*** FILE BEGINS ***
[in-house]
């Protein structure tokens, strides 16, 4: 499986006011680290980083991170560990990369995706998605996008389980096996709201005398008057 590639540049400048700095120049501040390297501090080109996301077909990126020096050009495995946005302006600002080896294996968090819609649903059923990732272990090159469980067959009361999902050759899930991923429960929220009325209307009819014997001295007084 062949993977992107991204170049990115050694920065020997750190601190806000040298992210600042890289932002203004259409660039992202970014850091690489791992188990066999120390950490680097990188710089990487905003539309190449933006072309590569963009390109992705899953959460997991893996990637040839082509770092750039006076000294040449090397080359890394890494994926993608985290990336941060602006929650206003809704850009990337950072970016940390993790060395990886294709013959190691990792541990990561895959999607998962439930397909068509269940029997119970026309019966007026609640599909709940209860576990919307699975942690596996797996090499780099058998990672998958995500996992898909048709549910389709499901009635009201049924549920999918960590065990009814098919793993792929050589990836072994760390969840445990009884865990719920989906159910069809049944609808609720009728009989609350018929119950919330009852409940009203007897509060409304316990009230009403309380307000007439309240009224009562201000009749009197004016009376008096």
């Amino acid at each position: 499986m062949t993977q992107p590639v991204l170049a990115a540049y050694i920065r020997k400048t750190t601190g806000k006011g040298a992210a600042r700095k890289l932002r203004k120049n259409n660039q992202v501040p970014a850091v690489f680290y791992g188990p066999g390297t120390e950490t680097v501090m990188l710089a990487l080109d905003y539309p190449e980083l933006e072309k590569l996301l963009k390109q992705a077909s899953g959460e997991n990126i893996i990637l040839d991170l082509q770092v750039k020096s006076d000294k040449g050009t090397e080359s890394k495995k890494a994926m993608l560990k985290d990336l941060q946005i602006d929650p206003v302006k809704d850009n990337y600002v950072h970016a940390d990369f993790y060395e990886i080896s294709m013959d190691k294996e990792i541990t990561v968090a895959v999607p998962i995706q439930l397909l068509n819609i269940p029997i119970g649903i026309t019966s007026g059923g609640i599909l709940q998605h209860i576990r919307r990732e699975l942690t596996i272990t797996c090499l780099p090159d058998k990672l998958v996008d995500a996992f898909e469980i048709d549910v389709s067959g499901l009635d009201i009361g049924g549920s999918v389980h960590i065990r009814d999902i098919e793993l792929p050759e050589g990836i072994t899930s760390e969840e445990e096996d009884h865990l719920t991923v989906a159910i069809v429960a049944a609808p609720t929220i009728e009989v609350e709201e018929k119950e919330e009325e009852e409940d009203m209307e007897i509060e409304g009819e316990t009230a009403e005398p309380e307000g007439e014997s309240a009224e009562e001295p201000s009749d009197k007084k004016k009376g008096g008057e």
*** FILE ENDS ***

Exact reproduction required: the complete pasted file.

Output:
[in-house]
């Protein structure tokens, strides 16, 4: 499986006011680290980083991170560990990369995706998605996008389980096996709201005398008057 590639540049400048700095120049501040390297501090080109996301077909990126020096050009495995946005302006600002080896294996968090819609649903059923990732272990090159469980067959009361999902050759899930991923429960929220009325209307009819014997001295007084 062949993977992107991204170049990115050694920065020997750190601190806000040298992210600042890289932002203004259409660039992202970014850091690489791992188990066999120390950490680097990188710089990487905003539309190449933006072309590569963009390109992705899953959460997991893996990637040839082509770092750039006076000294040449090397080359890394890494994926993608985290990336941060602006929650206003809704850009990337950072970016940390993790060395990886294709013959190691990792541990990561895959999607998962439930397909068509269940029997119970026309019966007026609640599909709940209860576990919307699975942690596996797996090499780099058998990672998958995500996992898909048709549910389709499901009635009201049924549920999918960590065990009814098919793993792929050589990836072994760390969840445990009884865990719920989906159910069809049944609808609720009728009989609350018929119950919330009852409940009203007897509060409304316990009230009403309380307000007439309240009224009562201000009749009197004016009376008096």
């Amino acid at each position: 499986m062949t993977q992107p590639v991204l170049a990115a540049y050694i920065r020997k400048t750190t601190g806000k006011g040298a992210a600042r700095k890289l932002r203004k120049n259409n660039q992202v501040p970014a850091v690489f680290y791992g188990p066999g390297t120390e950490t680097v501090m990188l710089a990487l080109d905003y539309p190449e980083l933006e072309k590569l996301l963009k390109q992705a077909s899953g959460e997991n990126i893996i990637l040839d991170l082509q770092v750039k020096s006076d000294k040449g050009t090397e080359s890394k495995k890494a994926m993608l560990k985290d990336l941060q946005i602006d929650p206003v302006k809704d850009n990337y600002v950072h970016a940390d990369f993790y060395e990886i080896s294709m013959d190691k294996e990792i541990t990561v968090a895959v999607p998962i995706q439930l397909l068509n819609i269940p029997i119970g649903i026309t019966s007026g059923g609640i599909l709940q998605h209860i576990r919307r990732e699975l942690t596996i272990t797996c090499l780099p090159d058998k990672l998958v996008d995500a996992f898909e469980i048709d549910v389709s067959g499901l009635d009201i009361g049924g549920s999918v389980h960590i065990r009814d999902i098919e793993l792929p050759e050589g990836i072994t899930s760390e969840e445990e096996d009884h865990l719920t991923v989906a159910i069809v429960a049944a609808p609720t929220i009728e009989v609350e709201e018929k119950e919330e009325e009852e409940d009203m209307e007897i509060e409304g009819e316990t009230a009403e005398p309380e307000g007439e014997s309240a009224e009562e001295p201000s009749d009197k007084k004016k009376g008096g008057e």